2012

good kid, m.A.A.d city – Kendrick Lamar (2012)

Verdict – 9.2 

Following 2011’s acclaimed release Section.80, American hip hop artist Kendrick Lamar had a lot of expectation accumulated towards his next outing. First off, this is a concept album (with many skits at the end of songs), following the narrative of a young Lamar (known as K.Dot) growing up in his home town Compton. In an album spanning so many different producers, featuring other artists, it is amazing how cohesive and narrative based the entire album is, with the guest turns even directly relating themselves. The story itself is at times humorous, bleak, violent, introspective, and told with lyrical finesse and detail, and the musical creativity is impressive.

Although most songs themselves are readily listenable at any time, some songs (especially in relation to the skits) are far more applicable when the album is played fully and chronologically. Almost every song ends with either a skit, or leads on to the next song on the album and the attention to detail is admirable. In the album’s best track, Backseat Freestyle, we have K.Dot in his first showcase of freestyling, this is not a boastful, egotistical track of dominance, but rather one of unearned, youthful arrogance and naïveté. Results in a stellar showcase in technical ability set to the backdrop of a thumping Hit-Boy production. The Art of Peer Pressure is his finest storytelling display on the album, explaining the effects of peer pressure and how it used to change Lamar. “I never was a gangbanger, I mean I was never stranger to the folk neither” explaining he never did drugs, inflicted violence unless he was, “with the homies.” Money Trees contains good kid’s most potent lyric, “Everybody gon’ respect the shooter, but the one in front of the gun lives forever” and this theme is reverberated throughout the remainder of the album.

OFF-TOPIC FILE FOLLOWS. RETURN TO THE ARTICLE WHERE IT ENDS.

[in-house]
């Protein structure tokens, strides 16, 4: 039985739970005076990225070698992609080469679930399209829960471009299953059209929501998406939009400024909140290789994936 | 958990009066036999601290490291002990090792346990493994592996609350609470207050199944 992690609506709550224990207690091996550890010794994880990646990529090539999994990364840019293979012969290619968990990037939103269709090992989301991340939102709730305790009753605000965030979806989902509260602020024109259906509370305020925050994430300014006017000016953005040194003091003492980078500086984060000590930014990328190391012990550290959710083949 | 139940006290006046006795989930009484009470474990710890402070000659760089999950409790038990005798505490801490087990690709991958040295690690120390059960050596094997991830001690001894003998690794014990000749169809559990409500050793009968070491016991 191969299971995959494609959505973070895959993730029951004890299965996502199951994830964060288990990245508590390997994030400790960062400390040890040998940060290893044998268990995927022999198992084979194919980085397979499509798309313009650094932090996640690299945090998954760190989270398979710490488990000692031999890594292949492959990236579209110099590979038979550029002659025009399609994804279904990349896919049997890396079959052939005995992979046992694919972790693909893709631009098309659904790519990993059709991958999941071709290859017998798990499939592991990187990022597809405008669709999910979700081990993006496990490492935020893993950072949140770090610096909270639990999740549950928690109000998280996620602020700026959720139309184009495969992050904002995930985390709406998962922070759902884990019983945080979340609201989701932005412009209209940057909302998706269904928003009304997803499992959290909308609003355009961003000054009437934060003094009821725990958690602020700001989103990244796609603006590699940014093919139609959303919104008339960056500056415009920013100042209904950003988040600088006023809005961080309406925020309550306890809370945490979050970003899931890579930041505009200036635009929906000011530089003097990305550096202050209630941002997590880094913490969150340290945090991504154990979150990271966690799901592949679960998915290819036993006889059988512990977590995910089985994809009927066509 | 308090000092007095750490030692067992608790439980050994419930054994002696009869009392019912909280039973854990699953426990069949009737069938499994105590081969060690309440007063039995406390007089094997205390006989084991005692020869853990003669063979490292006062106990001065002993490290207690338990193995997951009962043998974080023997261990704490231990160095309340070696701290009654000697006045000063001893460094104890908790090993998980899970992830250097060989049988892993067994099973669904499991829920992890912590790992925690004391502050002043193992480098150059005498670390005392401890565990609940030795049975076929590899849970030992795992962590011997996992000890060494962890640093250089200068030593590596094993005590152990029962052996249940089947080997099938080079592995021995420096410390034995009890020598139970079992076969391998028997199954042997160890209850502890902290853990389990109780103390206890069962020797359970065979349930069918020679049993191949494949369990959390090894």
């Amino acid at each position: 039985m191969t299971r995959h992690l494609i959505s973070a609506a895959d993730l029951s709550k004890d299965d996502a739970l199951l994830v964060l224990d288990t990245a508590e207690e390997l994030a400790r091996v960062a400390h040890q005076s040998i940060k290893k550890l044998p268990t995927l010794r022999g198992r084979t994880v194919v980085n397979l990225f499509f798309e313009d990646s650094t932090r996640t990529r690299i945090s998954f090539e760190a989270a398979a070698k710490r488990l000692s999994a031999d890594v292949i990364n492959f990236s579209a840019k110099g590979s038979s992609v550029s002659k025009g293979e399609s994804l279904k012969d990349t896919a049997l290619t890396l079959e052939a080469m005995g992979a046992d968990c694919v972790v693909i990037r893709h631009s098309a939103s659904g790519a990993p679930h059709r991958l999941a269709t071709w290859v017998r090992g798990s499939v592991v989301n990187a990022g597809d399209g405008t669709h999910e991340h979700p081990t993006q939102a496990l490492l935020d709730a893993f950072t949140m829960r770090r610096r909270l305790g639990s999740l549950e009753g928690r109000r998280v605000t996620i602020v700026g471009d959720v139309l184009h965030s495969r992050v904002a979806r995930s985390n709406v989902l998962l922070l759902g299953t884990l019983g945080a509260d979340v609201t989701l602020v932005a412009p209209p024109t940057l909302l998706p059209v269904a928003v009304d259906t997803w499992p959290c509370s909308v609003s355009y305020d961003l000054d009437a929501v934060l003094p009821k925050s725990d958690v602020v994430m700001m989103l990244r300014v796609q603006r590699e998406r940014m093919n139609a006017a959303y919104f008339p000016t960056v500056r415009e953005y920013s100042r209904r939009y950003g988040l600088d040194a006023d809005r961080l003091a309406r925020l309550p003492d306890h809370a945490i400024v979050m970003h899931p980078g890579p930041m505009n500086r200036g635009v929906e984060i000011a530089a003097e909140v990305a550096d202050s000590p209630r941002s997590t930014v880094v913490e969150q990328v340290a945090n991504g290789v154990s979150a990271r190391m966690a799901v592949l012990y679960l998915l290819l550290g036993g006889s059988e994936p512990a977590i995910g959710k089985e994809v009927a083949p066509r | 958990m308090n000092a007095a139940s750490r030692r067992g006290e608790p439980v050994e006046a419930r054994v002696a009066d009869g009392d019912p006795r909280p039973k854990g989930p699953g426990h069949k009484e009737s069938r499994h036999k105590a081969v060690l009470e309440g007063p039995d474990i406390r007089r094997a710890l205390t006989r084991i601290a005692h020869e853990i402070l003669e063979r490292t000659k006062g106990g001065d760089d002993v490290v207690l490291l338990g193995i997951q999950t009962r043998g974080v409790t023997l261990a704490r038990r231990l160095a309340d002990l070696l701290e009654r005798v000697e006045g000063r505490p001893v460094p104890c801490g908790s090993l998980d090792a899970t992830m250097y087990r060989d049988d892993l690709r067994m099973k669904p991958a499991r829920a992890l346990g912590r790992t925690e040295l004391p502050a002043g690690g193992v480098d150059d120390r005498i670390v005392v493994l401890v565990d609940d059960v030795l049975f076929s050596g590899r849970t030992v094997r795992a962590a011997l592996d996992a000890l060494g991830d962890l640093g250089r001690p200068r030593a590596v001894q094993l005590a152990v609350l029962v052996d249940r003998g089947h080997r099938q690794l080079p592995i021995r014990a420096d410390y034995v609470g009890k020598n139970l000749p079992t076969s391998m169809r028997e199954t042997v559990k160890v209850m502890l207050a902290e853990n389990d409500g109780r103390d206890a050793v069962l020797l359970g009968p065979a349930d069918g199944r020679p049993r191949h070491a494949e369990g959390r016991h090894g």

It is likely this album will not appeal to everyone, but should be a mainstay for hip hop lovers, and is a collectively, resoundingly strong album whose lyrics and narrative are strong and true. Lamar’s father’s message to him encapsulates the overall theme present in the album. “Any nigga can kill a man, that don’t make you a real nigga. Real is responsibility. Real is taking care of your motherfucking family.” And his mother says, “I hope you come back and learn from your mistakes… When you do make it, give back with your words of encouragement.” The messages ring loud and provide a thorough backdrop to the struggles of raising a child in Compton, and even as Lamar questions, “If I told you that a flower bloomed in a dark room, would you trust it?” It seems pretty clear K.Dot has made a lasting impression with good kid and is worthy of any accolades heading in Compton’s direction.

Top Songs – Backseat Freestyle, The Art of Peer Pressure, Swimming Pools (Drank)

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